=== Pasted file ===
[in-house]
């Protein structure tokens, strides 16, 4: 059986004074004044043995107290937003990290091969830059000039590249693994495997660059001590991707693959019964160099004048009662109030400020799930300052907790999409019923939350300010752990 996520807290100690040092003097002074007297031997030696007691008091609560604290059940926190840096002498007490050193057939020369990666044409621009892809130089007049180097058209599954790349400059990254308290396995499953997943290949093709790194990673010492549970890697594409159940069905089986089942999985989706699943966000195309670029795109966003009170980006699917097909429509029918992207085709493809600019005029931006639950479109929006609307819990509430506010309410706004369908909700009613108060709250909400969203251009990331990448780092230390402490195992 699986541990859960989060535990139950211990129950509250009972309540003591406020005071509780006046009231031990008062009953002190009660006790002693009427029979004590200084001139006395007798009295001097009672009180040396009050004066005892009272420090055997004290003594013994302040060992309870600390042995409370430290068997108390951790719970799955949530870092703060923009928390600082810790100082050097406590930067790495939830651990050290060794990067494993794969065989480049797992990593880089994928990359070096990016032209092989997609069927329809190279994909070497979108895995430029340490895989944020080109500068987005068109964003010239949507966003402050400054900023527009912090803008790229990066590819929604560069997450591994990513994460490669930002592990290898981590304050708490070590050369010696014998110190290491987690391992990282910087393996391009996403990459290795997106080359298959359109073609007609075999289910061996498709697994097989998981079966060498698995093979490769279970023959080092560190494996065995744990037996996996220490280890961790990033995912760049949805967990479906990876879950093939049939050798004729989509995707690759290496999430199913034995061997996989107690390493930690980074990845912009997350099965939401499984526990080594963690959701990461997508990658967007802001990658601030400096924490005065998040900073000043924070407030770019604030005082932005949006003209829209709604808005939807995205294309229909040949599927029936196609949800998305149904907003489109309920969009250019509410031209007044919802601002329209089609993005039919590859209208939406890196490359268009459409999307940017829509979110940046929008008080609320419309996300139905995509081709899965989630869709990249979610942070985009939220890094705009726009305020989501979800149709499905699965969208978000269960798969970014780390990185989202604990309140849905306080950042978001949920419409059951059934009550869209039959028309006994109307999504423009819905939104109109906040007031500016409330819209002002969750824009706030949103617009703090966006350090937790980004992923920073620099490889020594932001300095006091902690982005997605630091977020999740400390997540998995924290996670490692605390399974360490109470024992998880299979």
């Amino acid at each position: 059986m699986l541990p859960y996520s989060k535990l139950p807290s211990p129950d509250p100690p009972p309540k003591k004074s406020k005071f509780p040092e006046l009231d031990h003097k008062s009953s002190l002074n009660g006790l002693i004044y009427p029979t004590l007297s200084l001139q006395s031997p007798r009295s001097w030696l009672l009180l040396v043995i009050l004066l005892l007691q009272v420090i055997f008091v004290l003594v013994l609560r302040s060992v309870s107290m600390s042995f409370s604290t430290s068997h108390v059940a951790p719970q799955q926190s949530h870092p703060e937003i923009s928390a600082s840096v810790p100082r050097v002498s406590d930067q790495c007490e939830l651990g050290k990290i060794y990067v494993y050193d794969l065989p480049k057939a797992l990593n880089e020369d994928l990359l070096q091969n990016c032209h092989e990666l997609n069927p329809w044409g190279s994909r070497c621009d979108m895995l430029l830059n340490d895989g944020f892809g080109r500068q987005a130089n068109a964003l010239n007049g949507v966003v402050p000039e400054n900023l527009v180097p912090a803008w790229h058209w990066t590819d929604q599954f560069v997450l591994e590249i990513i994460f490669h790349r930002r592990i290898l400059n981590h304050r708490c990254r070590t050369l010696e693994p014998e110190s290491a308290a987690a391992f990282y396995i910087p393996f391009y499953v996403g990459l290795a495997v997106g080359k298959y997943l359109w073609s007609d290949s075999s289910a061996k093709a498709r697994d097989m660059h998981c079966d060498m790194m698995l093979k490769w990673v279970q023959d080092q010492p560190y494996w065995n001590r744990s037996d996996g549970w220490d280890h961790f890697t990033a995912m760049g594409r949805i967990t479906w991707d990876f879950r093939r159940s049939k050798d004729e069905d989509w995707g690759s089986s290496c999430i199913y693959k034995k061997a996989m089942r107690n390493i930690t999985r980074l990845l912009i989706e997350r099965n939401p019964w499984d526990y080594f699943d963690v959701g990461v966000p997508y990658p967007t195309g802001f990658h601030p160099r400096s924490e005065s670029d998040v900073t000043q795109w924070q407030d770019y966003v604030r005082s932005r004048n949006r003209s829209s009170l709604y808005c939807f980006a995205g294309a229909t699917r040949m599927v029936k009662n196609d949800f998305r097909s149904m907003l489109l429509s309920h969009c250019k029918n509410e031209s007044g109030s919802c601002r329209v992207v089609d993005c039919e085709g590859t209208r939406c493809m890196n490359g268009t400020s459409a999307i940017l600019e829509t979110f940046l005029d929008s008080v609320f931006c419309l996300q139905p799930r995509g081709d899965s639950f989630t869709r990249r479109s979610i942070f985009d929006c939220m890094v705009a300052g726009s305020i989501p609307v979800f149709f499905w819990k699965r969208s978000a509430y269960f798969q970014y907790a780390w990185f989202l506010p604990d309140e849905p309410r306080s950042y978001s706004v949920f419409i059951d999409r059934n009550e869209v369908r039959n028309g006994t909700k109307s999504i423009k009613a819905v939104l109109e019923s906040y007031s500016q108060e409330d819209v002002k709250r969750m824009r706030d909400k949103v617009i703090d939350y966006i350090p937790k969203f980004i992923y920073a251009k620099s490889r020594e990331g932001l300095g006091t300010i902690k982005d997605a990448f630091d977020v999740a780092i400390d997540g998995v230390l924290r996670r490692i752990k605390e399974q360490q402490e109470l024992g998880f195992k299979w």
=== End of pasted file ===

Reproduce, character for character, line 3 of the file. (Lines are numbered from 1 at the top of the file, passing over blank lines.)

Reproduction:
């Amino acid at each position: 059986m699986l541990p859960y996520s989060k535990l139950p807290s211990p129950d509250p100690p009972p309540k003591k004074s406020k005071f509780p040092e006046l009231d031990h003097k008062s009953s002190l002074n009660g006790l002693i004044y009427p029979t004590l007297s200084l001139q006395s031997p007798r009295s001097w030696l009672l009180l040396v043995i009050l004066l005892l007691q009272v420090i055997f008091v004290l003594v013994l609560r302040s060992v309870s107290m600390s042995f409370s604290t430290s068997h108390v059940a951790p719970q799955q926190s949530h870092p703060e937003i923009s928390a600082s840096v810790p100082r050097v002498s406590d930067q790495c007490e939830l651990g050290k990290i060794y990067v494993y050193d794969l065989p480049k057939a797992l990593n880089e020369d994928l990359l070096q091969n990016c032209h092989e990666l997609n069927p329809w044409g190279s994909r070497c621009d979108m895995l430029l830059n340490d895989g944020f892809g080109r500068q987005a130089n068109a964003l010239n007049g949507v966003v402050p000039e400054n900023l527009v180097p912090a803008w790229h058209w990066t590819d929604q599954f560069v997450l591994e590249i990513i994460f490669h790349r930002r592990i290898l400059n981590h304050r708490c990254r070590t050369l010696e693994p014998e110190s290491a308290a987690a391992f990282y396995i910087p393996f391009y499953v996403g990459l290795a495997v997106g080359k298959y997943l359109w073609s007609d290949s075999s289910a061996k093709a498709r697994d097989m660059h998981c079966d060498m790194m698995l093979k490769w990673v279970q023959d080092q010492p560190y494996w065995n001590r744990s037996d996996g549970w220490d280890h961790f890697t990033a995912m760049g594409r949805i967990t479906w991707d990876f879950r093939r159940s049939k050798d004729e069905d989509w995707g690759s089986s290496c999430i199913y693959k034995k061997a996989m089942r107690n390493i930690t999985r980074l990845l912009i989706e997350r099965n939401p019964w499984d526990y080594f699943d963690v959701g990461v966000p997508y990658p967007t195309g802001f990658h601030p160099r400096s924490e005065s670029d998040v900073t000043q795109w924070q407030d770019y966003v604030r005082s932005r004048n949006r003209s829209s009170l709604y808005c939807f980006a995205g294309a229909t699917r040949m599927v029936k009662n196609d949800f998305r097909s149904m907003l489109l429509s309920h969009c250019k029918n509410e031209s007044g109030s919802c601002r329209v992207v089609d993005c039919e085709g590859t209208r939406c493809m890196n490359g268009t400020s459409a999307i940017l600019e829509t979110f940046l005029d929008s008080v609320f931006c419309l996300q139905p799930r995509g081709d899965s639950f989630t869709r990249r479109s979610i942070f985009d929006c939220m890094v705009a300052g726009s305020i989501p609307v979800f149709f499905w819990k699965r969208s978000a509430y269960f798969q970014y907790a780390w990185f989202l506010p604990d309140e849905p309410r306080s950042y978001s706004v949920f419409i059951d999409r059934n009550e869209v369908r039959n028309g006994t909700k109307s999504i423009k009613a819905v939104l109109e019923s906040y007031s500016q108060e409330d819209v002002k709250r969750m824009r706030d909400k949103v617009i703090d939350y966006i350090p937790k969203f980004i992923y920073a251009k620099s490889r020594e990331g932001l300095g006091t300010i902690k982005d997605a990448f630091d977020v999740a780092i400390d997540g998995v230390l924290r996670r490692i752990k605390e399974q360490q402490e109470l024992g998880f195992k299979w």